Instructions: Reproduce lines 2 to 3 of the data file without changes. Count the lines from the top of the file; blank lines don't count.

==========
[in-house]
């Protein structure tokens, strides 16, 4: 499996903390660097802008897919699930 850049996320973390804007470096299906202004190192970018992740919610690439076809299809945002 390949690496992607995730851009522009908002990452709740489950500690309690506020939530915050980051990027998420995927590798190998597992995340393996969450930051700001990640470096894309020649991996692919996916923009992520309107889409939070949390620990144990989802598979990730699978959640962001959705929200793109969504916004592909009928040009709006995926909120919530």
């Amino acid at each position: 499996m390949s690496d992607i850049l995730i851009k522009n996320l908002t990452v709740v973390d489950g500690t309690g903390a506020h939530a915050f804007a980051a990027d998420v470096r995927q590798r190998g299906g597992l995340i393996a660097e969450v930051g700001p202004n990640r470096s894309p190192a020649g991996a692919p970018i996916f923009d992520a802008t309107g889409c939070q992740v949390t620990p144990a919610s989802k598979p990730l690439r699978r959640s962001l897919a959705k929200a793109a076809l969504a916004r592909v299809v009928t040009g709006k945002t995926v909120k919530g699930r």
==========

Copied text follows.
């Protein structure tokens, strides 16, 4: 499996903390660097802008897919699930 850049996320973390804007470096299906202004190192970018992740919610690439076809299809945002 390949690496992607995730851009522009908002990452709740489950500690309690506020939530915050980051990027998420995927590798190998597992995340393996969450930051700001990640470096894309020649991996692919996916923009992520309107889409939070949390620990144990989802598979990730699978959640962001959705929200793109969504916004592909009928040009709006995926909120919530």
């Amino acid at each position: 499996m390949s690496d992607i850049l995730i851009k522009n996320l908002t990452v709740v973390d489950g500690t309690g903390a506020h939530a915050f804007a980051a990027d998420v470096r995927q590798r190998g299906g597992l995340i393996a660097e969450v930051g700001p202004n990640r470096s894309p190192a020649g991996a692919p970018i996916f923009d992520a802008t309107g889409c939070q992740v949390t620990p144990a919610s989802k598979p990730l690439r699978r959640s962001l897919a959705k929200a793109a076809l969504a916004r592909v299809v009928t040009g709006k945002t995926v909120k919530g699930r």